Linking tree growth rate, damage repair, and susceptibility to a genus-specific pest infestation

Kayla N. Boyes, Purdue University Fort Wayne
Kathryn G. Hietala-Henschell, Michigan Technological University
Alexander P. Barton, Purdue University Fort Wayne
Andrew J. Storer, Michigan Technological University
Jordan M. Marshall, Purdue University Fort Wayne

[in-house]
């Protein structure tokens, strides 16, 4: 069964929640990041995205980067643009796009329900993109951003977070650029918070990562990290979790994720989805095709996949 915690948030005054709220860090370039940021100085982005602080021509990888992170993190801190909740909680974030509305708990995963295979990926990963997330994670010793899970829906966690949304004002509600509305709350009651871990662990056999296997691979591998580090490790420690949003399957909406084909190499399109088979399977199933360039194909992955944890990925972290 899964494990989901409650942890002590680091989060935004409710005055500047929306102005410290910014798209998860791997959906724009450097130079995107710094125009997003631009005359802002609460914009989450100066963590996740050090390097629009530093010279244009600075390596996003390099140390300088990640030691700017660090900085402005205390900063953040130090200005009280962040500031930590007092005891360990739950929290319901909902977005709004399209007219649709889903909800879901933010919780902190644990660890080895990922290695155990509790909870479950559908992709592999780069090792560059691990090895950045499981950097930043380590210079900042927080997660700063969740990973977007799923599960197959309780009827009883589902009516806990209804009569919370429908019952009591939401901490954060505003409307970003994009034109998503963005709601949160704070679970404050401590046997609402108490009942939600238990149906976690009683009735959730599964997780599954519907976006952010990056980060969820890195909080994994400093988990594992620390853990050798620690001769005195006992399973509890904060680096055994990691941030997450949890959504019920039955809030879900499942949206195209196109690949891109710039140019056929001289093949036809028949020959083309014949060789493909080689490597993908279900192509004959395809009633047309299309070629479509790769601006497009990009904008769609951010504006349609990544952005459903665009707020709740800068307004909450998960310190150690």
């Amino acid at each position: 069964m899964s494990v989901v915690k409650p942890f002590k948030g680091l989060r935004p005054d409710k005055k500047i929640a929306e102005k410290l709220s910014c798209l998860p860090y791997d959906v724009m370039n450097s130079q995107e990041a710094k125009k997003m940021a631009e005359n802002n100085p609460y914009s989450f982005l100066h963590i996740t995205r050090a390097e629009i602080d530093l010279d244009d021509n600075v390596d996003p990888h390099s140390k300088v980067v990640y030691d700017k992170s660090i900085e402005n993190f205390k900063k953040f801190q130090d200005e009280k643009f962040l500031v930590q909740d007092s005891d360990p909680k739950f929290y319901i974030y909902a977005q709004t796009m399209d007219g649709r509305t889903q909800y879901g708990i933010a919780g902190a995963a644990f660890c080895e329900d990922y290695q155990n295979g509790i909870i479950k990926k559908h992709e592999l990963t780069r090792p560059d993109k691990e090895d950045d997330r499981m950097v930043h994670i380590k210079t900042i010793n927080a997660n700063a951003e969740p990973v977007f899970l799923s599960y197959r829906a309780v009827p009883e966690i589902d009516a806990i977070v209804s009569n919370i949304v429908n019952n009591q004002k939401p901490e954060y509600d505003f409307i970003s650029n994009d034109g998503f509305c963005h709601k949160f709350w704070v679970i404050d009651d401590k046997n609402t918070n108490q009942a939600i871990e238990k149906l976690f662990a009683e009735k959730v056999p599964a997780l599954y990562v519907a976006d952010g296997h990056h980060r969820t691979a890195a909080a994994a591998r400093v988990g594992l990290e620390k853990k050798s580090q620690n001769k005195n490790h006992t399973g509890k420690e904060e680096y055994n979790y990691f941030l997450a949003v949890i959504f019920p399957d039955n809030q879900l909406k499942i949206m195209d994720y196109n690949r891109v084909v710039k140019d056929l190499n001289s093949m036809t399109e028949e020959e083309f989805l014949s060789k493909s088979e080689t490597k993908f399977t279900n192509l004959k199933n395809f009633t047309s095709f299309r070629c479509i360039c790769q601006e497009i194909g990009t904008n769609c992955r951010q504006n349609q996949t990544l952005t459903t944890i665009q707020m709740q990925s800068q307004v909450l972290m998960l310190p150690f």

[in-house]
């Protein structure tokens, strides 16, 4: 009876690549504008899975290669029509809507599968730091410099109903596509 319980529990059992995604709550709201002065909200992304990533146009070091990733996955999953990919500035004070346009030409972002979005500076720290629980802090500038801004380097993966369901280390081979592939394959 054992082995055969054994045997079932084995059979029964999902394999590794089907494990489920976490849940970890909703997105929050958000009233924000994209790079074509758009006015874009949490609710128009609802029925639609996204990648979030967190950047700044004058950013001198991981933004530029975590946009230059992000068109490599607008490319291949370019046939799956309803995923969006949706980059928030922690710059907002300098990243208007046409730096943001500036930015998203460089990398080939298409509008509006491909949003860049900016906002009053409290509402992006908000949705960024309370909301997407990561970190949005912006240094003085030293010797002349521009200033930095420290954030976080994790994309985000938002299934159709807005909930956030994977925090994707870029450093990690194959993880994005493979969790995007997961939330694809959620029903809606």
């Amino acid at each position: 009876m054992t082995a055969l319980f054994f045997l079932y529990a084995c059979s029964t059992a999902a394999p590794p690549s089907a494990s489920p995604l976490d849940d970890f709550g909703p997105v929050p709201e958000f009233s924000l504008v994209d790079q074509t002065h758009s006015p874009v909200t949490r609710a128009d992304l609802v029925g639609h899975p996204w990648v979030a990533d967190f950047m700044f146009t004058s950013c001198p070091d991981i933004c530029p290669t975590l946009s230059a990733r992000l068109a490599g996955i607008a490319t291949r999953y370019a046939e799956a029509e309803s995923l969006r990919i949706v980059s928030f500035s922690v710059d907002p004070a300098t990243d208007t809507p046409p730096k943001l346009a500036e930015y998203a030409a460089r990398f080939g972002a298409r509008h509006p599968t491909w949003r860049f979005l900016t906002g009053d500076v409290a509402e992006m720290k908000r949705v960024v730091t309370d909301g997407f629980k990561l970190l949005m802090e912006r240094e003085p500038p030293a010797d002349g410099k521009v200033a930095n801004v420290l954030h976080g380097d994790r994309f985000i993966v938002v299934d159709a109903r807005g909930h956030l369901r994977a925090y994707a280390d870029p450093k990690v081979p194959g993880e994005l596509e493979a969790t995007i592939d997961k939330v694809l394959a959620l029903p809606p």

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Pest preference and subsequent susceptibility of a host individual is likely related to previous growth patterns in that host. Emerald ash borer (Agrilus planipennis Fairmaire) is a pestiferous beetle introduced to North America from Asia. While all species of ash are susceptible to attack, some individual trees appear to survive infestation. We selected ash trees in southeastern Michigan, collected cores and categorized trees as high tolerance to emerald ash borer attack (high overall health, low crown dieback), low tolerance (low overall health, high crown dieback) and intermediate tolerance (in-between the other categories). We artificially wounded trees and measured wound closure after 3 years. Ring width indices were not correlated between high and low tolerance trees. Regression slopes comparing growth and years were significantly different between the three tolerance categories, with high tolerance trees having the steepest slope. Wound closure was greatest in high tolerance trees. High tolerance trees demonstrating more rapid (steeper regression slope), consistent (lower variance), and effective (greater wound closure) growth. Those vigorously growing trees likely had more capacity to repair damage caused by emerald ash borer, leading to healthier trees in our categorization. Linking previous host growth patterns to health may have implications related to identifying individual trees potentially tolerant to attack.